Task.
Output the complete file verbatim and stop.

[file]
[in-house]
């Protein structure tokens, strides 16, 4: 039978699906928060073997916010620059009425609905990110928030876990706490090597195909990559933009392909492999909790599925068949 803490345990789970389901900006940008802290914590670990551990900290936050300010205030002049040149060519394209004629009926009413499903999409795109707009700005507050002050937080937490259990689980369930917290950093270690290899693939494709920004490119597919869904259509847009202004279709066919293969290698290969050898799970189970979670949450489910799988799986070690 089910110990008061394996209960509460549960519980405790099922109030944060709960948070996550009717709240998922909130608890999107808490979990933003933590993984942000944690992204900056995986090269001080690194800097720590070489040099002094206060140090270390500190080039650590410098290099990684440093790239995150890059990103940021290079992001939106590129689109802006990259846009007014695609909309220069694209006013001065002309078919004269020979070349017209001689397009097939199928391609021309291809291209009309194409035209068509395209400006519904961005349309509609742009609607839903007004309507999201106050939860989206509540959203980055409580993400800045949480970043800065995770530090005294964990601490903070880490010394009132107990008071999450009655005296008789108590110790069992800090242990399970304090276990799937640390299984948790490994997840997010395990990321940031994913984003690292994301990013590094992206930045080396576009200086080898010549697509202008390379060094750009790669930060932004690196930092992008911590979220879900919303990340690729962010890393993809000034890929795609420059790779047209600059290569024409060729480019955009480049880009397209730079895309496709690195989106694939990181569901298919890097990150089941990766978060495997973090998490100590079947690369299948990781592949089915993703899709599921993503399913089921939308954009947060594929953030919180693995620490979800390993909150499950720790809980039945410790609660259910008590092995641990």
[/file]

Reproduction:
[in-house]
């Protein structure tokens, strides 16, 4: 039978699906928060073997916010620059009425609905990110928030876990706490090597195909990559933009392909492999909790599925068949 803490345990789970389901900006940008802290914590670990551990900290936050300010205030002049040149060519394209004629009926009413499903999409795109707009700005507050002050937080937490259990689980369930917290950093270690290899693939494709920004490119597919869904259509847009202004279709066919293969290698290969050898799970189970979670949450489910799988799986070690 089910110990008061394996209960509460549960519980405790099922109030944060709960948070996550009717709240998922909130608890999107808490979990933003933590993984942000944690992204900056995986090269001080690194800097720590070489040099002094206060140090270390500190080039650590410098290099990684440093790239995150890059990103940021290079992001939106590129689109802006990259846009007014695609909309220069694209006013001065002309078919004269020979070349017209001689397009097939199928391609021309291809291209009309194409035209068509395209400006519904961005349309509609742009609607839903007004309507999201106050939860989206509540959203980055409580993400800045949480970043800065995770530090005294964990601490903070880490010394009132107990008071999450009655005296008789108590110790069992800090242990399970304090276990799937640390299984948790490994997840997010395990990321940031994913984003690292994301990013590094992206930045080396576009200086080898010549697509202008390379060094750009790669930060932004690196930092992008911590979220879900919303990340690729962010890393993809000034890929795609420059790779047209600059290569024409060729480019955009480049880009397209730079895309496709690195989106694939990181569901298919890097990150089941990766978060495997973090998490100590079947690369299948990781592949089915993703899709599921993503399913089921939308954009947060594929953030919180693995620490979800390993909150499950720790809980039945410790609660259910008590092995641990």